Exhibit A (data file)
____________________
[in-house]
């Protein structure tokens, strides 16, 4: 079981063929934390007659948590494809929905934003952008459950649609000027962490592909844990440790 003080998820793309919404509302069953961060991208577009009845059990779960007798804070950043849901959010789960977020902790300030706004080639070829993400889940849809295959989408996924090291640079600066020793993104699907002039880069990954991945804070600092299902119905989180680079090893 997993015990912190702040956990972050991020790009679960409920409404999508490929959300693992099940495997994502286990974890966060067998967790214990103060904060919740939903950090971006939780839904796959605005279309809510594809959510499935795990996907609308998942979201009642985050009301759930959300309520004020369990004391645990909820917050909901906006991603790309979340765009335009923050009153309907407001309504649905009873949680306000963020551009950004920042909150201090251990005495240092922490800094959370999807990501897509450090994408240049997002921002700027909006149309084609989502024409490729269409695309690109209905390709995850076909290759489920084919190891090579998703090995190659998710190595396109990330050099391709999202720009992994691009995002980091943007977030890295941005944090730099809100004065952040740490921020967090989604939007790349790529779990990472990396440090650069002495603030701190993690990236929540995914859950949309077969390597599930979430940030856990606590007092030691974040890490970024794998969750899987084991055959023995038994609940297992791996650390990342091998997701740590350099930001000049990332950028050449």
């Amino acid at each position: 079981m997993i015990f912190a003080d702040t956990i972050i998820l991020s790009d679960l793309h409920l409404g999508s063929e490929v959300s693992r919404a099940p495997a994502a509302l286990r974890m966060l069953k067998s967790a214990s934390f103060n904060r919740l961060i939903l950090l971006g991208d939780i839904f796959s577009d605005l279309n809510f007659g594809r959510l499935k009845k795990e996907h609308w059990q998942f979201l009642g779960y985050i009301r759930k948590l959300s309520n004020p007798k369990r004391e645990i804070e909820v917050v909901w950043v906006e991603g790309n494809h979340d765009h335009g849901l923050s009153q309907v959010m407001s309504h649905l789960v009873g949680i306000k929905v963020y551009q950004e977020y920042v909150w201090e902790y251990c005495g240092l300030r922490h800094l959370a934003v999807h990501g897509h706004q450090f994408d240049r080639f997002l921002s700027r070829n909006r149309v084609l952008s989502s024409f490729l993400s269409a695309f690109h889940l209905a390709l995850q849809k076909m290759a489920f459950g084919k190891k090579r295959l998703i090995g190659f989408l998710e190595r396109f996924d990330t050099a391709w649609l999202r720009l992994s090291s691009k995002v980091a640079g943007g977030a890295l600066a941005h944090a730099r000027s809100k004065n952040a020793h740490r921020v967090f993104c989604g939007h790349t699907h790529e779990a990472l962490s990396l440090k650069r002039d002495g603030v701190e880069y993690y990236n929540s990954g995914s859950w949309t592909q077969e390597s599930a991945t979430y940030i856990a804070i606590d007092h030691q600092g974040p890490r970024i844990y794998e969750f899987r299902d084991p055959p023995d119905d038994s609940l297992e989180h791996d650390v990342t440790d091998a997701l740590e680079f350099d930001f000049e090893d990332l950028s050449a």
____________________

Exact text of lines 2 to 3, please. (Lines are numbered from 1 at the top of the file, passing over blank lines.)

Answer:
């Protein structure tokens, strides 16, 4: 079981063929934390007659948590494809929905934003952008459950649609000027962490592909844990440790 003080998820793309919404509302069953961060991208577009009845059990779960007798804070950043849901959010789960977020902790300030706004080639070829993400889940849809295959989408996924090291640079600066020793993104699907002039880069990954991945804070600092299902119905989180680079090893 997993015990912190702040956990972050991020790009679960409920409404999508490929959300693992099940495997994502286990974890966060067998967790214990103060904060919740939903950090971006939780839904796959605005279309809510594809959510499935795990996907609308998942979201009642985050009301759930959300309520004020369990004391645990909820917050909901906006991603790309979340765009335009923050009153309907407001309504649905009873949680306000963020551009950004920042909150201090251990005495240092922490800094959370999807990501897509450090994408240049997002921002700027909006149309084609989502024409490729269409695309690109209905390709995850076909290759489920084919190891090579998703090995190659998710190595396109990330050099391709999202720009992994691009995002980091943007977030890295941005944090730099809100004065952040740490921020967090989604939007790349790529779990990472990396440090650069002495603030701190993690990236929540995914859950949309077969390597599930979430940030856990606590007092030691974040890490970024794998969750899987084991055959023995038994609940297992791996650390990342091998997701740590350099930001000049990332950028050449």
């Amino acid at each position: 079981m997993i015990f912190a003080d702040t956990i972050i998820l991020s790009d679960l793309h409920l409404g999508s063929e490929v959300s693992r919404a099940p495997a994502a509302l286990r974890m966060l069953k067998s967790a214990s934390f103060n904060r919740l961060i939903l950090l971006g991208d939780i839904f796959s577009d605005l279309n809510f007659g594809r959510l499935k009845k795990e996907h609308w059990q998942f979201l009642g779960y985050i009301r759930k948590l959300s309520n004020p007798k369990r004391e645990i804070e909820v917050v909901w950043v906006e991603g790309n494809h979340d765009h335009g849901l923050s009153q309907v959010m407001s309504h649905l789960v009873g949680i306000k929905v963020y551009q950004e977020y920042v909150w201090e902790y251990c005495g240092l300030r922490h800094l959370a934003v999807h990501g897509h706004q450090f994408d240049r080639f997002l921002s700027r070829n909006r149309v084609l952008s989502s024409f490729l993400s269409a695309f690109h889940l209905a390709l995850q849809k076909m290759a489920f459950g084919k190891k090579r295959l998703i090995g190659f989408l998710e190595r396109f996924d990330t050099a391709w649609l999202r720009l992994s090291s691009k995002v980091a640079g943007g977030a890295l600066a941005h944090a730099r000027s809100k004065n952040a020793h740490r921020v967090f993104c989604g939007h790349t699907h790529e779990a990472l962490s990396l440090k650069r002039d002495g603030v701190e880069y993690y990236n929540s990954g995914s859950w949309t592909q077969e390597s599930a991945t979430y940030i856990a804070i606590d007092h030691q600092g974040p890490r970024i844990y794998e969750f899987r299902d084991p055959p023995d119905d038994s609940l297992e989180h791996d650390v990342t440790d091998a997701l740590e680079f350099d930001f000049e090893d990332l950028s050449a």